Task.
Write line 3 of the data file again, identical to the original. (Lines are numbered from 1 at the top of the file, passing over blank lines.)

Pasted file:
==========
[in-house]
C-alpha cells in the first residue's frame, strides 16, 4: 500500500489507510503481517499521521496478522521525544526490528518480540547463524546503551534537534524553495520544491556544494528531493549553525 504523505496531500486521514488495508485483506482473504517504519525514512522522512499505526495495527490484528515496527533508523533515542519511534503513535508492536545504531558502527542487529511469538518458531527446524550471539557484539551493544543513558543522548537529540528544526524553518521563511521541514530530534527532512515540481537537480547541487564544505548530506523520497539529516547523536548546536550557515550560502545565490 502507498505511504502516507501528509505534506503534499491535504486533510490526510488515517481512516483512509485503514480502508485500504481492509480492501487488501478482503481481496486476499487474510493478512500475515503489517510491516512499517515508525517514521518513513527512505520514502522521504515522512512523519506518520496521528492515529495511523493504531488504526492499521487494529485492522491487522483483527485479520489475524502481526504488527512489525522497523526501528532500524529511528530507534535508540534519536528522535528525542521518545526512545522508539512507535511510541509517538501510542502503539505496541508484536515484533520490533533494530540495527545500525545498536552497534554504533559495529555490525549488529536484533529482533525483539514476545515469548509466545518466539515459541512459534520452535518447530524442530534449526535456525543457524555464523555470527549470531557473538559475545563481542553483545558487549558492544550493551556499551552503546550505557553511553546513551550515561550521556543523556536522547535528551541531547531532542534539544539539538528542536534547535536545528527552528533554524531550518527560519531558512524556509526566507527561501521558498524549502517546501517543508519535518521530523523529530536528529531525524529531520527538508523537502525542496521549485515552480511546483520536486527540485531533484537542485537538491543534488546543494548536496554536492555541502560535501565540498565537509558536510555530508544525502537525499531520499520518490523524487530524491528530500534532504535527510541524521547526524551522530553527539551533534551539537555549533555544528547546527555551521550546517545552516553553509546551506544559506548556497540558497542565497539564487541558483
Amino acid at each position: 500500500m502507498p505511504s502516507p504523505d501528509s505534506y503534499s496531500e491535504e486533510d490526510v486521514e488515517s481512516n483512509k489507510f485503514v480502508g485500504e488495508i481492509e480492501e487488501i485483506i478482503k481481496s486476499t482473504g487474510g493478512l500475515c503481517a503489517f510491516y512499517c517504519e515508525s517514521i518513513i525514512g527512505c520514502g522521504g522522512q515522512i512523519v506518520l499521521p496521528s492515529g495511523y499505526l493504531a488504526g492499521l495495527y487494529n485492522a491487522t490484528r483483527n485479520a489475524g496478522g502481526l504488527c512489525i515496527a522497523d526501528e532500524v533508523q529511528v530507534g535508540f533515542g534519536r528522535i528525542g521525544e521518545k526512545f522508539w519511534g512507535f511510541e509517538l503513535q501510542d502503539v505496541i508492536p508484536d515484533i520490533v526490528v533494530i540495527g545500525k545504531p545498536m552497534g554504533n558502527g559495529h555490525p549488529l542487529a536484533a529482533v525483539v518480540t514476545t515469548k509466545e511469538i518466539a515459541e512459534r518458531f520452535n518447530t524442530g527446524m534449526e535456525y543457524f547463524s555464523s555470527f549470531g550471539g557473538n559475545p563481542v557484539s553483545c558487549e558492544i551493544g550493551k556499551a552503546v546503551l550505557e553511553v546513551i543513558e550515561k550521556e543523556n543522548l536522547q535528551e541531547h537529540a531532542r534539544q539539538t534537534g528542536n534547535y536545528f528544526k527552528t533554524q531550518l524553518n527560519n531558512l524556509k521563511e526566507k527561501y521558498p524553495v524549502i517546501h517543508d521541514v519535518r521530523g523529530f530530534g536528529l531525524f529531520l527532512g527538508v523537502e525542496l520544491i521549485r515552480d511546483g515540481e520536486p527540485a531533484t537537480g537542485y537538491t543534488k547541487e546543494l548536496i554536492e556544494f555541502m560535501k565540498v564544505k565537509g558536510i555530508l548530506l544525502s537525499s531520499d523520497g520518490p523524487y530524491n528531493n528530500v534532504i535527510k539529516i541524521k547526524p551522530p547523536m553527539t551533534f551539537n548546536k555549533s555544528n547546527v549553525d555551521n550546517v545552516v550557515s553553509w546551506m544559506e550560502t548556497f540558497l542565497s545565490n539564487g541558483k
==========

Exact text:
Amino acid at each position: 500500500m502507498p505511504s502516507p504523505d501528509s505534506y503534499s496531500e491535504e486533510d490526510v486521514e488515517s481512516n483512509k489507510f485503514v480502508g485500504e488495508i481492509e480492501e487488501i485483506i478482503k481481496s486476499t482473504g487474510g493478512l500475515c503481517a503489517f510491516y512499517c517504519e515508525s517514521i518513513i525514512g527512505c520514502g522521504g522522512q515522512i512523519v506518520l499521521p496521528s492515529g495511523y499505526l493504531a488504526g492499521l495495527y487494529n485492522a491487522t490484528r483483527n485479520a489475524g496478522g502481526l504488527c512489525i515496527a522497523d526501528e532500524v533508523q529511528v530507534g535508540f533515542g534519536r528522535i528525542g521525544e521518545k526512545f522508539w519511534g512507535f511510541e509517538l503513535q501510542d502503539v505496541i508492536p508484536d515484533i520490533v526490528v533494530i540495527g545500525k545504531p545498536m552497534g554504533n558502527g559495529h555490525p549488529l542487529a536484533a529482533v525483539v518480540t514476545t515469548k509466545e511469538i518466539a515459541e512459534r518458531f520452535n518447530t524442530g527446524m534449526e535456525y543457524f547463524s555464523s555470527f549470531g550471539g557473538n559475545p563481542v557484539s553483545c558487549e558492544i551493544g550493551k556499551a552503546v546503551l550505557e553511553v546513551i543513558e550515561k550521556e543523556n543522548l536522547q535528551e541531547h537529540a531532542r534539544q539539538t534537534g528542536n534547535y536545528f528544526k527552528t533554524q531550518l524553518n527560519n531558512l524556509k521563511e526566507k527561501y521558498p524553495v524549502i517546501h517543508d521541514v519535518r521530523g523529530f530530534g536528529l531525524f529531520l527532512g527538508v523537502e525542496l520544491i521549485r515552480d511546483g515540481e520536486p527540485a531533484t537537480g537542485y537538491t543534488k547541487e546543494l548536496i554536492e556544494f555541502m560535501k565540498v564544505k565537509g558536510i555530508l548530506l544525502s537525499s531520499d523520497g520518490p523524487y530524491n528531493n528530500v534532504i535527510k539529516i541524521k547526524p551522530p547523536m553527539t551533534f551539537n548546536k555549533s555544528n547546527v549553525d555551521n550546517v545552516v550557515s553553509w546551506m544559506e550560502t548556497f540558497l542565497s545565490n539564487g541558483k